St. Lawrence Seaway Fields First AIS Technology on Inland Waterway in the World

September 5, 2002

Montreal, September 5, 2002 – The Saint Lawrence Seaway Development Corporation and its Canadian partner, The St. Lawrence Seaway Management Corporation, unveiled their new automatic vessel identification system (AIS) in Montreal today, following a ceremony at St. Lambert Lock. The system is undergoing final tests this year, and will become mandatory for all Seaway commercial vessels at the start of the 2003 navigation season.

“This ceremony marks an important day for every mariner plying the St. Lawrence River and Great Lakes: AIS means a safer, more secure and efficient Seaway and that can only spell long-term benefits for our future,” said SLSDC Administrator Albert S. Jacquez.

SLSMC President Guy Véronneau agreed. “The deployment of AIS has been long in the making, but it is a great stride forward in navigation safety and efficiency. The two Seaway Corporations on both sides of the border adopted the strategy some time ago of leveraging technology to modernize the system and regain our competitive advantage. These cooperative efforts are now beginning to pay off. We have AIS in place, and we are forging ahead with e-business through our joint Web site. The Seaway is a going concern, a leader in using marine technology for the benefit of our customers.”

The AIS uses global positioning technology and the latest communication via universal VHF radio frequency to share vital marine navigation data from ship-to-ship, shore-to ship, and ship-to-shore in real time. Using the AIS communications protocol, vessels equipped with a transponder can be tracked by the three Seaway Vessel Traffic Control Centres (TCCs), which in turn transmit information back to the ships. All System traffic is thus aware of the exact location of any vessels in their vicinity, in any kind of weather. In addition, the Seaway TCCs transmit data such as lock order turn, water levels, current and wind speed and direction, and Seaway alerts or advisories, which a laptop computer aboard ship can call up instantly. The information is displayed on a virtual map of the Seaway, which changes as the data change.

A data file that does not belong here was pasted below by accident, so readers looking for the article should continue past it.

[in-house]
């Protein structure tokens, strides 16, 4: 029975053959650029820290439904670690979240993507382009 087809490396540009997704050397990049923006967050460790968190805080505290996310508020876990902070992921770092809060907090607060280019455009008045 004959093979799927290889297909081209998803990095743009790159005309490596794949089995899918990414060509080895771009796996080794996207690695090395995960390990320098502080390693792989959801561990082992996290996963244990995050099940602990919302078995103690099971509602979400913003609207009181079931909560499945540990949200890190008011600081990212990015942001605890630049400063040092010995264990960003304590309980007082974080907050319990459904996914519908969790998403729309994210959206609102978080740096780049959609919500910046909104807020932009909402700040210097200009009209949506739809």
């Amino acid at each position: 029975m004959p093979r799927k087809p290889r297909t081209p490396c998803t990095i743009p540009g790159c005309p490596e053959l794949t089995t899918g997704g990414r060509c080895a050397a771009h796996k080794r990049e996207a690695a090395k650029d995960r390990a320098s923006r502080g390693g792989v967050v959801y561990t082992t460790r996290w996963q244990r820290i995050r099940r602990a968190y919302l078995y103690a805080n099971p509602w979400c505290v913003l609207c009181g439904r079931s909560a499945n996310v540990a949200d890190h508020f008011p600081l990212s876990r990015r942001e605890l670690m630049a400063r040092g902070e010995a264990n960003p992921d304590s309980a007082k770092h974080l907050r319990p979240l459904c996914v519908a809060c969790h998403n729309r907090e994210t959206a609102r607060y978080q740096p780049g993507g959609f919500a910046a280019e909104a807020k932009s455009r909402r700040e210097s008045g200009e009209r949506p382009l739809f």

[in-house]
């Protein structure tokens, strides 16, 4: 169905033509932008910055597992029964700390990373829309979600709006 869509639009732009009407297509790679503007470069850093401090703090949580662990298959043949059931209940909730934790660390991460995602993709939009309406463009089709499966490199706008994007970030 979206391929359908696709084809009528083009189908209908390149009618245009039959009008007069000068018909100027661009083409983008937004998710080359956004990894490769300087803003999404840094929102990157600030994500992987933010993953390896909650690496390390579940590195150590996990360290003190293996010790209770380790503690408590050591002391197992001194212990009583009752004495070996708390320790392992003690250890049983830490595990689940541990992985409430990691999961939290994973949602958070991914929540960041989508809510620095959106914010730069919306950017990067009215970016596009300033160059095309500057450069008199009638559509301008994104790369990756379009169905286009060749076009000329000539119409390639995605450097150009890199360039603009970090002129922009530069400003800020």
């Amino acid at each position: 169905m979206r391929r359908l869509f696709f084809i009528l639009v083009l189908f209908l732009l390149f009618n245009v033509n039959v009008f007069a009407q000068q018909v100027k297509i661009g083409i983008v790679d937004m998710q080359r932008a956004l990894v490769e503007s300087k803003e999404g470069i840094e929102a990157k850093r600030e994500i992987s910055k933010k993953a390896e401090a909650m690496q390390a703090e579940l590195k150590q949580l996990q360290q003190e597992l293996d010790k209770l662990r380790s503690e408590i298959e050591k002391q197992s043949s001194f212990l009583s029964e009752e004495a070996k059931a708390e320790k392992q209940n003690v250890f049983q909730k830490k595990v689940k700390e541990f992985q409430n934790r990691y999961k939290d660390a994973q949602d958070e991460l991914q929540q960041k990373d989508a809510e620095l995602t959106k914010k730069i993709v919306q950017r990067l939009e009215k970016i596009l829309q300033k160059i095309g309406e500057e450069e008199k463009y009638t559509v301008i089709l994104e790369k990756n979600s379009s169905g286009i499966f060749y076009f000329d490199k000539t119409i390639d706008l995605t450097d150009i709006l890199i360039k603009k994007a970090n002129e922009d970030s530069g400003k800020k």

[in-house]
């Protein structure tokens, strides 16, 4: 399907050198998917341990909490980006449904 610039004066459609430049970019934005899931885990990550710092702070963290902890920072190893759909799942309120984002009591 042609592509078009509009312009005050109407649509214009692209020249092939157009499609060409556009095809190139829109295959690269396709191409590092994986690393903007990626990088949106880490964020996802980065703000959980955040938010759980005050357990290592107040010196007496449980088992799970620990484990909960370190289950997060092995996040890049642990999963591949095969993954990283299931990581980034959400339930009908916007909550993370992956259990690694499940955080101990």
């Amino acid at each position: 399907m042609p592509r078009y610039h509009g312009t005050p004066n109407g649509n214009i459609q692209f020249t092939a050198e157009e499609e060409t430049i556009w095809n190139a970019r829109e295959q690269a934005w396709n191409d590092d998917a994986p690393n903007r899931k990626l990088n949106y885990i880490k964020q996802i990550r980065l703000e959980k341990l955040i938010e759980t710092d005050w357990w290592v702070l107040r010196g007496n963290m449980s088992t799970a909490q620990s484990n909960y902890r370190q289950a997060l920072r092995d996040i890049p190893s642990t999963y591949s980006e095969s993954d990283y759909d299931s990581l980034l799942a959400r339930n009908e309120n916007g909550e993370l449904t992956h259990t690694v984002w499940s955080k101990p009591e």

The AIS promises improved safety, security and efficiency throughout the Seaway. Instant information about other vessels, such as type, size, position, course and speed greatly increases the margin of safety for crews in inclement weather and enhances environmental safety. In a time of heightened security concerns, AIS offers law enforcement officials a much-needed tool for responding more quickly and effectively in any emergency. System administrators will be able to schedule inspections and pilotage services in a more timely manner, effect better speed control, and schedule lockages and vessel tie-ups more efficiently. Finally, industry will see improved traffic and fleet management as transit times are reduced and ships save on fuel. Aggregate potential savings for all transiting vessels are estimated at $300,000 US annually.

Binational cooperation has characterized the AIS project, which was set in motion by the Saint Lawrence Seaway Development Corporation (SLSDC) and The St. Lawrence Seaway Management Corporation (SLSMC), some 10 years ago. Through agreements with the Canadian Shipowners Association and The Shipping Federation of Canada, the cost of implementing AIS was shared equally by commercial carriers using the waterway and the two Seaway management corporations. Today, senior marine transportation officials lauded the vision, technical excellence and commitment of the dozens of marine transportation engineers, technicians and managers who helped deliver the new system.

Following the ceremony, Seaway engineers and personnel from the DOT Volpe National Transportation Systems Center demonstrated the AIS capabilities on the Seaway Traffic Management System and onboard ship. Afterwards, journalists were invited aboard the Seaway Tug, Robinson Bay, to test out the system, where they communicated with a similarly equipped vessel and traffic controllers at the lock’s Traffic Control Center.

The new AIS system on the Seaway is the first to be fielded on a North American waterway, but others are following suit. The U.S. and Canadian Coast Guards propose to extend AIS coverage throughout the entire St. Lawrence/Great Lakes basin within a few years, and the International Maritime Organization is studying phased AIS implementation on shipping routes around the world.